What could be a big shot in the arm for Narendra Modi just a few months ahead of 2019 general elections is rating agency Fitch projecting a higher growth for the final year of his five-year term.
What could be a big shot in the arm for Narendra Modi just a few months ahead of 2019 general elections is rating agency Fitch projecting a higher growth for the final year of his five-year term. Fitch on Friday raised India’s Gross Domestic Product (GDP) growth forecast by 40 basis points to 7.8% on the back of the “better-than-expected” outturn in the second quarter.
The financial year 2018-19 started with a bang when it posted an 8.2% growth in the first quarter, however, with the apprehension that the high growth was against the low base of the first quarter 2017. The Narendra Modi government received a lot of flak when the GDP slumped to a three-year low of 5.7% in the first quarter of FY18 due to disruptions caused by demonetisation and the Goods and Services Tax (GST).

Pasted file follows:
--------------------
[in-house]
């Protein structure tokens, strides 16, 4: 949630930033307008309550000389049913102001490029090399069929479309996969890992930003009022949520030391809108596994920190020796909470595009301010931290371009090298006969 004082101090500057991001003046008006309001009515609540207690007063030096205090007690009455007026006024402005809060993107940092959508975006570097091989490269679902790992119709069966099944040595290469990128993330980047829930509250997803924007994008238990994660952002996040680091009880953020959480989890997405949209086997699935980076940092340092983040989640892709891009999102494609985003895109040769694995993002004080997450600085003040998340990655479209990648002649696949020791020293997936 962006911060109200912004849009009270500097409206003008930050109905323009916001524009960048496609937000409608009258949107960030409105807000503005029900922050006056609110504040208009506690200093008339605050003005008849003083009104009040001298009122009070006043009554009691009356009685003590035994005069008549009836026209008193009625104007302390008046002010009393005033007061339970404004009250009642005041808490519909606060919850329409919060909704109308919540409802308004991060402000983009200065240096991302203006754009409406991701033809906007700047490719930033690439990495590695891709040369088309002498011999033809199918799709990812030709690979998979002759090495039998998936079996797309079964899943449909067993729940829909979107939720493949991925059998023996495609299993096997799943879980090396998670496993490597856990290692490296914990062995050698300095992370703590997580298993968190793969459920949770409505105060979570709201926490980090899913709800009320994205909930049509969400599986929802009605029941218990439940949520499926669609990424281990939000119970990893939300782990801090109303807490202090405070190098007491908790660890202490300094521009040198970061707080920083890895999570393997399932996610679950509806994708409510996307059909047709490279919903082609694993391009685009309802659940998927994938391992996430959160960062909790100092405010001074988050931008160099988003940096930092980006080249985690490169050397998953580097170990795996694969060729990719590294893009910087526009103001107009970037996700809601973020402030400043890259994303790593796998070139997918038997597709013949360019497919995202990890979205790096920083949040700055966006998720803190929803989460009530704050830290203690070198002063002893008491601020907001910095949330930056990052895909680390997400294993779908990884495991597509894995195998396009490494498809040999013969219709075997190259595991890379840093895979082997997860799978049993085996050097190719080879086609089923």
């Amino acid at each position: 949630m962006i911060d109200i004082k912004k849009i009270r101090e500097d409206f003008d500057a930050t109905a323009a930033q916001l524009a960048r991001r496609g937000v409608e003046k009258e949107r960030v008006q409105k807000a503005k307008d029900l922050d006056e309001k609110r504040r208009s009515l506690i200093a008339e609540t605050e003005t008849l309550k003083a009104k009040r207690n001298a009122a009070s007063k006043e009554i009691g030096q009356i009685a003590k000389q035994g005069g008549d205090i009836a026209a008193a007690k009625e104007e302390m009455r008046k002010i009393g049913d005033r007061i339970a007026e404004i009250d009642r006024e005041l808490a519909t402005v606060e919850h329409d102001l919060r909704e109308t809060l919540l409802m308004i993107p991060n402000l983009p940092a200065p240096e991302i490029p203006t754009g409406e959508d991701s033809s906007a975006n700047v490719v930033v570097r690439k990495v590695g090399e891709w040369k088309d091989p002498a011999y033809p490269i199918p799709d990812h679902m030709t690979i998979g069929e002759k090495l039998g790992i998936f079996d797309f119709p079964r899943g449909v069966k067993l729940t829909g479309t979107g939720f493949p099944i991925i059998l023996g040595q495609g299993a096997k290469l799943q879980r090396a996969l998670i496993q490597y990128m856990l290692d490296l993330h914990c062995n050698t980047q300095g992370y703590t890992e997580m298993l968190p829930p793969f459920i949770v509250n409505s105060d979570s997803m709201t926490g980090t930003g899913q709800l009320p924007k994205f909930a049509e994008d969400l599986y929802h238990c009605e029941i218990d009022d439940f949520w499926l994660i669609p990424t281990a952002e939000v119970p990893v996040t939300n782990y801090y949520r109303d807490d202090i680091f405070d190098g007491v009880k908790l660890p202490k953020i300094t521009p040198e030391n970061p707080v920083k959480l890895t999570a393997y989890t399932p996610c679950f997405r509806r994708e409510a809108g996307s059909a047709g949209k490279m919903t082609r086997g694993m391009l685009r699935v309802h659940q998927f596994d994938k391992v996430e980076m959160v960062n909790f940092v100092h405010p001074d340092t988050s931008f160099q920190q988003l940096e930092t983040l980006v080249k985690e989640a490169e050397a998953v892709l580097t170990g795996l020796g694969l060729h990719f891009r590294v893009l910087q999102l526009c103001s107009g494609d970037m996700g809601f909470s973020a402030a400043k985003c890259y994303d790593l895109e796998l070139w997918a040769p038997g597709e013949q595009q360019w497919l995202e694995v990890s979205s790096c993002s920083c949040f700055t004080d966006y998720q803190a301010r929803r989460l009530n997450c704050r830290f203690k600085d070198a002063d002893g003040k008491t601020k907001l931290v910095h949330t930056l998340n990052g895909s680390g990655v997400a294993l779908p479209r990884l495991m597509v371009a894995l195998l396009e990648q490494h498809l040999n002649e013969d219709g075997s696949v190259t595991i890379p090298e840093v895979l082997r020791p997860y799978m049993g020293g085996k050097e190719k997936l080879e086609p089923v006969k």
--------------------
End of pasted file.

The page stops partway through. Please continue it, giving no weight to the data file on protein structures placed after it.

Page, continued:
In its Global Economic Outlook – September 2018 report, Fitch said, that the investment /GDP ratio has stopped trending down, helped by ramped-up public infrastructure outlays, in
particular by state-owned enterprises (SOEs).
“Fiscal policy should remain quite supportive of growth in the run-up to elections likely to be held in early 2019… The government has also rolled out measured to support low-income earners and rural demand,” the rating agency said in the report.
While FY19 is likely to perform better than estimated earlier in terms of GDP growth, the same is not the case with upcoming fiscal years, for which Fitch has shaved 0.2 percentage point to 7.3%. ” The economic outlook is subject to several headwinds including tightening of financial conditions, a rising oil bill and weak bank balance sheets,” Fitch said.
“The Indian rupee (INR) has been the worst-performing major Asian currency so far this year. And despite the central bank’s greater tolerance for currency depreciation, interest rates have been raised by more than anticipated. Tighter financial conditions come against a backdrop of strained banking sector health with NPLs (non-performing loans/bad loans) at 10% of loans,” it added.